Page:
Bears Ears, Southeastern Utah
This spectacular landscape is a symbol of the risk to some of the country’s unique and irreplaceable places. One president preserved it at the urging of Native Americans who hold it sacred; another tried to open it to drilling and mining. A national monument rich with archaeological sites, it includes the Citadel, once a fortified cliff dwelling, now a popular hiking spot. Stephen Wilkes took 2,092 photos over 36 hours and selected 44 for this image, capturing a sunrise, a full moon, and a rare alignment of four planets. “Beyond the sense of awe and beauty,” he says, “there’s a palpable sense of history with every step you take."

Leer un extracto de la historia en español.

Conservation works. In the past century or so, efforts to save American species like the peregrine falcon, the American bison, and the Pacific gray whale have succeeded. But last year, the federal government proposed taking 23 species of plants and animals off the endangered species list—not because they’ve recovered, but because they’re now extinct. We have to do better.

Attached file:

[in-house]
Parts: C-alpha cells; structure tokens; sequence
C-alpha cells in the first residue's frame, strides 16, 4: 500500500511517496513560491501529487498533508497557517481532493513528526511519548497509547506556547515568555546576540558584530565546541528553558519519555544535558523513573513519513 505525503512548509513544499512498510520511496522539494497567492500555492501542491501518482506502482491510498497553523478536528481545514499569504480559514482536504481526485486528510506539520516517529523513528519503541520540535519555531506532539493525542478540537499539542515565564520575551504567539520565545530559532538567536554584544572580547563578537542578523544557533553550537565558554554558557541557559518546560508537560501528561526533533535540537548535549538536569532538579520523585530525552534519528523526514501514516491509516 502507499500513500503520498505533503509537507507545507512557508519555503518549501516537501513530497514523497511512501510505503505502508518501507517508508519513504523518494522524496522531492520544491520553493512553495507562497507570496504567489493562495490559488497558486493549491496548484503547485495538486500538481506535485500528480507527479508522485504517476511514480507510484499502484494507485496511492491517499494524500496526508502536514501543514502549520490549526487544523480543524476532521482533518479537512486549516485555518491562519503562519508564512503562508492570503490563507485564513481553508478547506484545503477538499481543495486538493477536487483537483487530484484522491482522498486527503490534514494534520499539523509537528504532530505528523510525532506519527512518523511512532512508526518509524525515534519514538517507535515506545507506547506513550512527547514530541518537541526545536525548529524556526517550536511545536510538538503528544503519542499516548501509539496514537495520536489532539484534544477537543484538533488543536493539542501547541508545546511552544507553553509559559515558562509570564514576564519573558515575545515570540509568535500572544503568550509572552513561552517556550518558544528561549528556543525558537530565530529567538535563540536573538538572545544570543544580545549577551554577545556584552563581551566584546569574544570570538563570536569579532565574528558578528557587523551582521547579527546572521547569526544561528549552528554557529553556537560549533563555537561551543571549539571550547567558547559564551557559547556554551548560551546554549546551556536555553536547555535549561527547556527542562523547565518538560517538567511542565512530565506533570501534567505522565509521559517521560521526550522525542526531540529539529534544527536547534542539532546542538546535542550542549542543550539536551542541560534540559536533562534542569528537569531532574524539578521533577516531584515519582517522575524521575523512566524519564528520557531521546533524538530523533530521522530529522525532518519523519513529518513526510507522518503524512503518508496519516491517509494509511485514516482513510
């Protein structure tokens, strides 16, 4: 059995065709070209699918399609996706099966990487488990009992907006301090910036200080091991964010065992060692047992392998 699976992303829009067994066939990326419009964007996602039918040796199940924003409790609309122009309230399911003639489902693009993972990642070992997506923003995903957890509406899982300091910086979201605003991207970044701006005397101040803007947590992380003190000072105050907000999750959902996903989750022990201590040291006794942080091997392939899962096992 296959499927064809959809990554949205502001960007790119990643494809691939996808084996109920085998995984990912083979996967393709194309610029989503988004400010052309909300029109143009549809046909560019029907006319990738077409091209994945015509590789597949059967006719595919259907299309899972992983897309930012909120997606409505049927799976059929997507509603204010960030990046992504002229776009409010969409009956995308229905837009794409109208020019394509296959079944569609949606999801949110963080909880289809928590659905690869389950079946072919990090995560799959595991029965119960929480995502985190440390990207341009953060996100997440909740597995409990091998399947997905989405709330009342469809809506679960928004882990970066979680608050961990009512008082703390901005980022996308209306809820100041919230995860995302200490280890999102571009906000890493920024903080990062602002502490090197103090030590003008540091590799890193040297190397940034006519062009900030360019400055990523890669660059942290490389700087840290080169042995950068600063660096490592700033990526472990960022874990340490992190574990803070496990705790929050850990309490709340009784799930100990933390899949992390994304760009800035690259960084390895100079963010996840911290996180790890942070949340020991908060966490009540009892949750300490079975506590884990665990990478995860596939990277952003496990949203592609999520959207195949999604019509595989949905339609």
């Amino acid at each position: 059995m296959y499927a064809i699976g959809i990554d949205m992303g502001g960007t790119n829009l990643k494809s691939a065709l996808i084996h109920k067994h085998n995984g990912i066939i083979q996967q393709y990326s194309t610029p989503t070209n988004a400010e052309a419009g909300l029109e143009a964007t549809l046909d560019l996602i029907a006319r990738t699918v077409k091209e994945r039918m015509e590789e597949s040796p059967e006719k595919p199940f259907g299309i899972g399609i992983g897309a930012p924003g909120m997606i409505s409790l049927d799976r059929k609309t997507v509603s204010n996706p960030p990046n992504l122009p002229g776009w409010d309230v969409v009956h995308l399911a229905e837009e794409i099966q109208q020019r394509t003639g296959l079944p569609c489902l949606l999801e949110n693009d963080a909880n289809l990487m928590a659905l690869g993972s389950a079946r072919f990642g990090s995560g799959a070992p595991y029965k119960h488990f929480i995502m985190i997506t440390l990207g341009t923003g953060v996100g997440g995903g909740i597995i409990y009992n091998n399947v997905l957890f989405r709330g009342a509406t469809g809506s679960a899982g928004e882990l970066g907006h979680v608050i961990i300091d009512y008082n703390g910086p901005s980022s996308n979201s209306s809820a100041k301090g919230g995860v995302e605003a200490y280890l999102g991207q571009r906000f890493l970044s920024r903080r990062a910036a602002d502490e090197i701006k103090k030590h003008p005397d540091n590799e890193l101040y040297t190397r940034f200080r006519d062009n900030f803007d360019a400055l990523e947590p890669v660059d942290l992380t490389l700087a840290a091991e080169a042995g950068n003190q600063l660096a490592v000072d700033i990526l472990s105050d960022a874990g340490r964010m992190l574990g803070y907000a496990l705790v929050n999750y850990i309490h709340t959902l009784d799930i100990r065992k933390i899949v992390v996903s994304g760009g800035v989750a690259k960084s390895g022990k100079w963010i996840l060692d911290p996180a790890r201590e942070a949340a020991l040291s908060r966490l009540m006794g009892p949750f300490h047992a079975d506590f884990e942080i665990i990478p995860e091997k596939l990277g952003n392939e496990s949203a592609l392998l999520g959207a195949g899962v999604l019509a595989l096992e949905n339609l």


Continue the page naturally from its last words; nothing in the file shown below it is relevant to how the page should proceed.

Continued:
My friend Karl Wenner shows up to meet me wearing scrubs with a canvas jacket thrown on top. He’s a retired surgeon, but he still spends a few hours a month teaching. He also co-owns Lakeside Farms in the Klamath Basin, a dry part of southern Oregon that has lost nearly all its wetlands. Without marshes, water runs into Upper Klamath Lake unfiltered and carrying phosphorus-rich volcanic soil, causing algal blooms that harm two federally listed sucker species found nowhere else on Earth. Every summer for decades now, nearly all the juvenile fish have died, leaving an aging population.

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